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Surgery and your Cat


It is important to withhold food from your cat for 12 hours before the surgery. This is to ensure that there is no food in the stomach which will decrease the likelihood of any food being aspirated into the lungs should they vomit during the induction of general anaesthesia. We may sometimes make more specific recommendations; for example, very young or diabetic animals may need food to be withdrawn for a shorter time period before surgery.

There is no need to withdraw water at home as normally we will stop any water intake for the last few hours before surgery at Acorn hospital.

Normally, your cat should arrive early in the morning and will be admitted by the veterinarian. You will be asked to sign a consent form. This confirms that you are aware of the procedure and agree to it being performed. It also confirms that you are aware of any risks and complications that may develop. It is important that the consent form is signed by an adult and ideally by the registered owner.

You will be required to leave a contact phone number for us to use in the event of an emergency. It is essential that you are available throughout the day for us to be able to contact you immediately should the need arise.

We recommend that you call the hospital in the early afternoon on the day of surgery to confirm a suitable time for discharge. In cases of concern we will phone you upon recovery to let you know your loved pet is safe and well, and may advise keeping your cat in overnight for further observation, intravenous fluids and pain relief.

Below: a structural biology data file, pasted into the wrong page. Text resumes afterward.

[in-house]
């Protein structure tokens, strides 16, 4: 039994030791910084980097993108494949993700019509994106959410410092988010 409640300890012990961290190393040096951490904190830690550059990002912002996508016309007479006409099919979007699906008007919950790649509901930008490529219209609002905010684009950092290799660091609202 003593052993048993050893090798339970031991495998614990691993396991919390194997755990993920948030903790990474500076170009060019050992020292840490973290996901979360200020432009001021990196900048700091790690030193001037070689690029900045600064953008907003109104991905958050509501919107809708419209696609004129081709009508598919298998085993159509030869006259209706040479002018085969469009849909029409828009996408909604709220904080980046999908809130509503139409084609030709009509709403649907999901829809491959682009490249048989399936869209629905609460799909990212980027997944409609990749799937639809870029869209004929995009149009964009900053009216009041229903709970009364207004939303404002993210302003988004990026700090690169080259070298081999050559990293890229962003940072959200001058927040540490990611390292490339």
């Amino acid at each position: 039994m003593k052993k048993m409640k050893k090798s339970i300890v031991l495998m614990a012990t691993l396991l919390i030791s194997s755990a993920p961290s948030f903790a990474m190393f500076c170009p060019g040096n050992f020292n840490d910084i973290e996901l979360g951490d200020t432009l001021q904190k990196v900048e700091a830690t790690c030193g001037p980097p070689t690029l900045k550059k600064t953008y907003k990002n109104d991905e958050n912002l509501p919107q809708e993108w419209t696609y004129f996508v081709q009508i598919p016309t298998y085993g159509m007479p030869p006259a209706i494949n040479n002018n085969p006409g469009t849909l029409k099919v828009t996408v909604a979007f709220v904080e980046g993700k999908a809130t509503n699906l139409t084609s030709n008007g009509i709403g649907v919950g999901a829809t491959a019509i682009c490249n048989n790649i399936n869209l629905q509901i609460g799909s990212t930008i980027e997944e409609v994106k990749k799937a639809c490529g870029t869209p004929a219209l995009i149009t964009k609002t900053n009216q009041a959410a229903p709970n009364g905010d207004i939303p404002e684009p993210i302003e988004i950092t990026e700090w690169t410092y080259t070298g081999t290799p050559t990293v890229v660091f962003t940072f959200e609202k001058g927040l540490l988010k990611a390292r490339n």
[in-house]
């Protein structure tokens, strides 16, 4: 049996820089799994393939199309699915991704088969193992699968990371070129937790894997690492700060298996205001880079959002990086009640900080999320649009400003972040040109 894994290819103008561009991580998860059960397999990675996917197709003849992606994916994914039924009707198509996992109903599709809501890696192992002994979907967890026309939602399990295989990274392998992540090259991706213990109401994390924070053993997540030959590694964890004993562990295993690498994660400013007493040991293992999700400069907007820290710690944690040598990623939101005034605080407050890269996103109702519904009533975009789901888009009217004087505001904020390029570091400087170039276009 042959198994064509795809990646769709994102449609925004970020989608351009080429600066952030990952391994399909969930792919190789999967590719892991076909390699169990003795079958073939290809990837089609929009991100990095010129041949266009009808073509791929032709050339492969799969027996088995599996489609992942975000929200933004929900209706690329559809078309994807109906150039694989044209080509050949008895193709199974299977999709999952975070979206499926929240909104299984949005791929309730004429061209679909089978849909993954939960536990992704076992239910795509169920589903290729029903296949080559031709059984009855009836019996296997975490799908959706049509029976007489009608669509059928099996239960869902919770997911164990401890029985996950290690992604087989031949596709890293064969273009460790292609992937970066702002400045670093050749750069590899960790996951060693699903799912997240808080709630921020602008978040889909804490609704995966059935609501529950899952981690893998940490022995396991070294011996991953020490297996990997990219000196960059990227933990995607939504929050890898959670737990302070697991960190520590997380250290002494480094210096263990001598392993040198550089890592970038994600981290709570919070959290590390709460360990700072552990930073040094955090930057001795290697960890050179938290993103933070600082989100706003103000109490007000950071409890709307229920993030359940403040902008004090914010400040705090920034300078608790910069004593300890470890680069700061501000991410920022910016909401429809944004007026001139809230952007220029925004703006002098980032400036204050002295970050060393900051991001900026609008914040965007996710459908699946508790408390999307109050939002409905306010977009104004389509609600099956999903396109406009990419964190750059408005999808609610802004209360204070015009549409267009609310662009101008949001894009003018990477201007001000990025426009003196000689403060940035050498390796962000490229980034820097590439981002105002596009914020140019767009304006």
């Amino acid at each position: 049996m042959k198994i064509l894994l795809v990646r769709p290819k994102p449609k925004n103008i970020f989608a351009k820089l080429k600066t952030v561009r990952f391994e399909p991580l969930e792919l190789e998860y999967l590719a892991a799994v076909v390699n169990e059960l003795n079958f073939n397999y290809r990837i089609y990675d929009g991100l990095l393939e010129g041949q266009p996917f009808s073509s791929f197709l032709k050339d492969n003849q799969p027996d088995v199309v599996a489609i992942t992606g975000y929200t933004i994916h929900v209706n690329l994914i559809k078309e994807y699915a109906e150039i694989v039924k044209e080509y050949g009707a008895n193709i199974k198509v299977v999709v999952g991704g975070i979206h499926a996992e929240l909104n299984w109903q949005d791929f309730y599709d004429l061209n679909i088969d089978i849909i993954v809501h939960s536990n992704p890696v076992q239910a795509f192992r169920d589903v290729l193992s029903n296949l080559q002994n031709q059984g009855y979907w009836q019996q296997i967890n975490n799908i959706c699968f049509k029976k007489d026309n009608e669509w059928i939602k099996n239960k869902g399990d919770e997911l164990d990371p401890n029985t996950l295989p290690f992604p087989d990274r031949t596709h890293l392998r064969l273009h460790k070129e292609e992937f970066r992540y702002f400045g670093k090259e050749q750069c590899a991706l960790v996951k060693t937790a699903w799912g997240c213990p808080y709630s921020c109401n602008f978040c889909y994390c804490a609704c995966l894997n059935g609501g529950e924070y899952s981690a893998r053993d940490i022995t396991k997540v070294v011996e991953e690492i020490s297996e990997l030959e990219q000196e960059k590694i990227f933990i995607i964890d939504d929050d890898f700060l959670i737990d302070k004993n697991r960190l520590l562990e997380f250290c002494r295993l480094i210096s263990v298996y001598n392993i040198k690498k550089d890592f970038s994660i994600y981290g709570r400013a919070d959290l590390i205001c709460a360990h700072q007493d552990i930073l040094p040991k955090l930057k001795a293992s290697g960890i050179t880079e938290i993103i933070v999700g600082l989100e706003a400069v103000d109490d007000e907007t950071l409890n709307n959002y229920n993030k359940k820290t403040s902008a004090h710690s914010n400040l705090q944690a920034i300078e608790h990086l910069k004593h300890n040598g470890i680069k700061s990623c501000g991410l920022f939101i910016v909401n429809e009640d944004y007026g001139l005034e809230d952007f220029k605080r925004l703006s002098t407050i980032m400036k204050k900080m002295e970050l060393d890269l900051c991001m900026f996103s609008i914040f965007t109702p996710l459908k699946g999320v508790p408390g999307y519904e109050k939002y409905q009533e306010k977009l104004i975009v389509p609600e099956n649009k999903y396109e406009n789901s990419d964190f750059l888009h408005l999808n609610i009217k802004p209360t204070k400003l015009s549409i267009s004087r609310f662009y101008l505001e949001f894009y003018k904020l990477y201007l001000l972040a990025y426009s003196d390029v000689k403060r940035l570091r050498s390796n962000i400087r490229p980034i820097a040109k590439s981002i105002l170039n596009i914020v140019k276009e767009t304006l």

The discharge appointment after surgery will be with either a trained nurse or the veterinarian.

On the first evening, your cat may be a little quiet or sleepy. You should allow them to rest comfortably and the next day, they should be brighter.

We recommend that you offer some food and water when you get home. It is perfectly normal for them to have a reduced appetite. Occasionally, they may vomit that evening.

You should not bathe your pet until 2 days after the sutures have been removed. Try to keep the wound dry and clean. You can check the wound daily for any excessive signs of bruising, bleeding, discharge, swelling or redness.

It is normal for fur to have been shaved and commonly clipped areas are the site of the wound, the leg (where an IV catheter may have been placed) and the neck (for blood sampling). Don't worry, Tthe fur will grow back over the next couple of months!

Occasionally, your cat may cough for a few days following the anaesthetic due to any irritation by the endotracheal tube in the airway. This should resolve a few days after the surgery.

It is important that you stop licking or biting at the wound as this may damage the skin and pull out the sutures. Elizabethan collars will help to prevent this.

The stitches will normally be removed 10 days after surgery free of charge. Sometimes we may elected to place dissolving sutures that do not require removal, but you will be informed of this.

Please follow our instructions regarding any medication (e.g. pain relief) and when to come back to the hospital for a re-visit. At Acorn, we routinely administer pain relief to all animals undergoing surgery.

You should contact us immediately if:

1)    Your cat vomits repeatedly

2)     Becomes excessively lethargic or weak

3)    The gums appear a lot paler than normal

4)    There is excessive swelling or bleeding from the wound